Food & Drink
From tapas to trumpets, Maitland jazz lounge has matters well in hand
Published: June 21, 2012
When dessert was done, and the band wistfully played "Autumn Leaves" in a room awash in shadows as the rain fell outside, the blue notes struck me as appropriate for a lounge named Jazz Tastings. But I'd be lying if I said the subdued mood was indicative of the place as a whole – quite the contrary, in fact. The warm greeting by owner Rory Frazier had us feeling like old friends; nods from the band had us thinking we'd been mistaken for regulars; and our waitress couldn't have been sweeter or more accommodating.
Why, even the menu – an interesting selection of savory small plates – came with a heartful of soul. Perusing the 15-item bill of fare, we chose a handful of dishes, and before we could say "Salt Peanuts, Salt Peanuts!" four of the five dishes we ordered were laid out before us (none of which included briny legumes).
First up: a trio of lump blue crab cakes ($13). The boilerplate orbs were made interesting only by the roasted tomato relish and black bean chili on which they sat and the garnish of horseradish-caper sauce. Springy pan-seared scallops ($15) fared much better and, again, the bottom layer – this time a chorizo-plantain fritter – was tops. (I should mention that the plates we were eating from weren't switched out, so there was a bit of adulteration and sauce-mixing going on.) When it came time to sample the chicken & waffles ($11), we simply took turns sticking our forks and knives right into the serving plate, which held three buttermilk-basted, panko-fried cutlets atop miniature wild rice waffles. Like Dave Brubeck, we took, ahem, a Time Out to fully savor the virtues of this dish, right down to the sweet splash of peppercorn-sherry cream.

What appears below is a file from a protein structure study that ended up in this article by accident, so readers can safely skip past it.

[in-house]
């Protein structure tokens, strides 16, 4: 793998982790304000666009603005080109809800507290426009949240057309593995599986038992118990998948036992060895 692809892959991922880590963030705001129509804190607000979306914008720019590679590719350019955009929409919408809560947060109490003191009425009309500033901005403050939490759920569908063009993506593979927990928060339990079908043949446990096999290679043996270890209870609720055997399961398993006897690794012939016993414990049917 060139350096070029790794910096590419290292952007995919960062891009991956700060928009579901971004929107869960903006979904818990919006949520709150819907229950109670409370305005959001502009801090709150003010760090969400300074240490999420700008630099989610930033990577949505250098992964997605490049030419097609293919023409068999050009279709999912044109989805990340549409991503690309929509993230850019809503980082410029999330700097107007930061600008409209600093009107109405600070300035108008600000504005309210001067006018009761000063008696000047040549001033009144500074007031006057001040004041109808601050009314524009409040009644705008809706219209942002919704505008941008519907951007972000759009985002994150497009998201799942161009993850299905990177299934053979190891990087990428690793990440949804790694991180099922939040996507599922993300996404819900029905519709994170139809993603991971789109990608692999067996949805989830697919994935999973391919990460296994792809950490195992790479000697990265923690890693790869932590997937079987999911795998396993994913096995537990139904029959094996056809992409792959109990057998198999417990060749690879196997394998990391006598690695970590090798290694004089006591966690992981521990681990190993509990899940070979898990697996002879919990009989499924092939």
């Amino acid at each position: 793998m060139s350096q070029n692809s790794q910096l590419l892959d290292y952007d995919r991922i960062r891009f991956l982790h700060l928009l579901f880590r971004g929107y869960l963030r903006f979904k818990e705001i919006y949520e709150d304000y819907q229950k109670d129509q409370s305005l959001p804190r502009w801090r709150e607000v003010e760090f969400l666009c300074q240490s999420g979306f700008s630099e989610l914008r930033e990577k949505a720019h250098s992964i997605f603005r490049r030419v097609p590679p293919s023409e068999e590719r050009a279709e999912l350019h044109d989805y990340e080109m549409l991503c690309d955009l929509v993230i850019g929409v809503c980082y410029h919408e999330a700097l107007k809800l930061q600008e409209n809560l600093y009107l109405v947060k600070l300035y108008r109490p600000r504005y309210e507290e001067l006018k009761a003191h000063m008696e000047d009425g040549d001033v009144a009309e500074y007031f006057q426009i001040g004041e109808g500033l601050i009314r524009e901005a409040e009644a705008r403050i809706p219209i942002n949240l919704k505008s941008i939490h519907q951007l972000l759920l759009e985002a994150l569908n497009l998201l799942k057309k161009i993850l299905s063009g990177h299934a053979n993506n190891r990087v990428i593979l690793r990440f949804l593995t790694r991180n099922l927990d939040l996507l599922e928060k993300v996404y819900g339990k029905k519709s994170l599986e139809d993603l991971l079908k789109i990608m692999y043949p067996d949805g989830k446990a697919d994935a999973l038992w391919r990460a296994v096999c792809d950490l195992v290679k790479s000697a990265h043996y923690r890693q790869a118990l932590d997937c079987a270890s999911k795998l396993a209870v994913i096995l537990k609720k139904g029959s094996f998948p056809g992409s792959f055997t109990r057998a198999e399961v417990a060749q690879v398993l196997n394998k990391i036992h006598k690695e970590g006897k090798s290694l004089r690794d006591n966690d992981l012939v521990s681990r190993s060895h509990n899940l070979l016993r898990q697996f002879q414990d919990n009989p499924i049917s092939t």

In the penultimate platter sat three tournedos of beef ($15), sublimely flavored with a Negro Modelo demiglace and served with saffron fondant potatoes and wilted Swiss chard. Had the filets not been cooked medium-well, the beef could've shared top billing with jazz guitarist John Valeri. Our final dish, the one we had expected to arrive first, was the fried green tomato stack ($10) – layers of fresh mozzarella rounds, Spanish smoked paprika and a horseradish-dill remoulade. Apart from the heavy-handed saucing, chef Jose Bofill (ZaBella, Urban Flats, El Bodegon) can take deep Southern pride in this effort.
There's variety in the limited wine selection, but let's just say that Giant Steps are taken with the markup. Of the two desserts on hand, we devoured the pecan bread pudding ($8), flavored with Kentucky bourbon and accompanied with butterscotch bananas Foster, in mere seconds compared to the rum cake ($8), which lacked the spiced rum-flavored punch we sought. So we sat and enjoyed the sounds of Valeri and his band, but when we walked out into the stormy night, it was the moody, melancholy vibe of "Autumn Leaves" playing in that darkened room that stuck with me. While the food, drink and company were golden, it seemed only fitting that we left this jazz joint feeling Kind of Blue.
164 Lake Ave.,
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